Education is the imparting and acquiring of knowledge through teaching and learning. Education is a vehicle of instruction that is designed to lead to intellectual, critical and social development. (Australia Council 2003) 

Pedagogical tool is a tool for implementing the correct use of teaching strategies. (Houghton Mifflin Co. 2000)

Self efficacy is the individual’s perceived ability to accomplish a variety of tasks. (McCarthy et al. 2004, 24)

Young person means anyone up to the age of 26. (McCarthy et al. 2004; Australia Council 2003)

Youth arts are any work that involves creatively skilled and unskilled young people and children who participate in projects as creators, presenters and managers. (Australia Council 2003)

5.                 Instrumental Benefits

The term instrumental benefit usually refers to a tool that creates benefits outside of itself, or a public benefit. Instrumental benefits encompass the following individual values: Cognitive, Attitudinal/Behavioral, Health, Social, and Economic. Instrumental benefits are “often tied to the processes of sustained arts involvement”. (Radvan 2010; McCarthy et al. 2004, 7 & 31)

5.1         Key Definitions

Attitudinal/Behavioral benefits are benefits that affect self discipline, efficacy, and social behaviors (McCarthy et al. 2004)

Cognitive benefits are based on improved academic, basic and learning skills (McCarthy et al. 2004) Vygotsky (1962) linked the term “cognition” with a kind of inner speech. (Wright 1997)

Economic benefits have direct, indirect values and also offer public goods, which encompass Existence values, Option values, and Bequest values as economic benefits. (McCarthy et al. 2004, 18)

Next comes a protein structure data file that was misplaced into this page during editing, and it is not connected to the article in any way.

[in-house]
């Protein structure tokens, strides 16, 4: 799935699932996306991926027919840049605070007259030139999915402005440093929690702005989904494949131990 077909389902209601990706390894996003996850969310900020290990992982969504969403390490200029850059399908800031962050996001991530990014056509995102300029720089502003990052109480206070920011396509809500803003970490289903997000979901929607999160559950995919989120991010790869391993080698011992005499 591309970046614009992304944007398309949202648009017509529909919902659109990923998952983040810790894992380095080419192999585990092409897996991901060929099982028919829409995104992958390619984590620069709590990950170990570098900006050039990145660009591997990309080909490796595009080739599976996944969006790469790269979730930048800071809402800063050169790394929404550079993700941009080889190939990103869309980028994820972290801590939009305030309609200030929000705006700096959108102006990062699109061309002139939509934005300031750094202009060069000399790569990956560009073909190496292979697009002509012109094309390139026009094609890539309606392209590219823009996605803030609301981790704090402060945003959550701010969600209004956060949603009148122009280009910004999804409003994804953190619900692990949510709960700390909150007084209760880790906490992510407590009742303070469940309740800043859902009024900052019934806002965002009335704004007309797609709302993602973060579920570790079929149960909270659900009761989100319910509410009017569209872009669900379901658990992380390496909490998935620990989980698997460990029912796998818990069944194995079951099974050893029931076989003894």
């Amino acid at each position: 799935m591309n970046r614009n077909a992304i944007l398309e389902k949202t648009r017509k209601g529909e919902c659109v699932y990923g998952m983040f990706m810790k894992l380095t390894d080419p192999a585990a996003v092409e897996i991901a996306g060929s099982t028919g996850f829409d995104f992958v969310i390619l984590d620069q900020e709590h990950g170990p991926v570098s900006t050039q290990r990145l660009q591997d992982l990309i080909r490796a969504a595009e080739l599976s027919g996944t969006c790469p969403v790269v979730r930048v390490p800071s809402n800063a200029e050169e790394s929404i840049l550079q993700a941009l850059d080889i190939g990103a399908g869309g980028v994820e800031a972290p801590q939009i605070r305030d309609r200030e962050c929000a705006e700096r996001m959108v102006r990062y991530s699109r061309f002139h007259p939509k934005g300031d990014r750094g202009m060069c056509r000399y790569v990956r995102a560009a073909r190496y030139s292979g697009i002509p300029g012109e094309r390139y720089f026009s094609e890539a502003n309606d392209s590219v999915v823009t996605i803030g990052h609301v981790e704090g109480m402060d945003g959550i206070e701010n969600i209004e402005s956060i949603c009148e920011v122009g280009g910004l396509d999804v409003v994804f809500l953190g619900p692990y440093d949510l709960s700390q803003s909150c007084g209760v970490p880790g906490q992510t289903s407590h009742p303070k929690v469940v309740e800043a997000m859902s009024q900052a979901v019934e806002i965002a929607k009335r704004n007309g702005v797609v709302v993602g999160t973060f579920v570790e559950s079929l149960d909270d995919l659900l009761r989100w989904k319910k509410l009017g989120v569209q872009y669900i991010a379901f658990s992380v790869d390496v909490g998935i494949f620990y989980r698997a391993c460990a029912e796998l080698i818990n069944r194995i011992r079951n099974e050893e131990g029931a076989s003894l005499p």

Health benefits are based on the improved quality of life, including mental and physical health due to involvement with the arts. (McCarthy et al. 2004)

Social benefits promote social interaction and community identity (McCarthy et al. 2004)

5.2         RAND Report – Gifts of the Muse

The RAND report lists cognitive, attitudinal/behavioral, health, social, and economic benefits as instrumental benefits in the arts.

5.3         Ozco – Young People and the Arts Policy

OZCO lists some cognitive, but mostly social benefits as instrumental benefits they are focusing on in the arts.

6.                 Intrinsic Benefits

“Intrinsic benefit” usually refers to a tool that creates benefits for ones’ self or emotional growth. This statement is supported by the idea that the “effects inherent in the arts experience that add value to people’s lives” can be considered an intrinsic benefit. (Radvan 2010; McCarthy et al. 2004, 37) “What draws people to the arts…is the expectation that encountering a work of art can be a rewarding experience, one that offers them pleasure and emotional stimulation and meaning.” (McCarthy et al. 2004, 37)

6.1         Key Definitions

Aesthetic Expression is the direct encounter with a work of art that produces the intrinsic effect of  Artistic Process, Work of Art/Presentation, Appreciation Process, or Critical Response to Art (McCarthy et al. 2004, 39)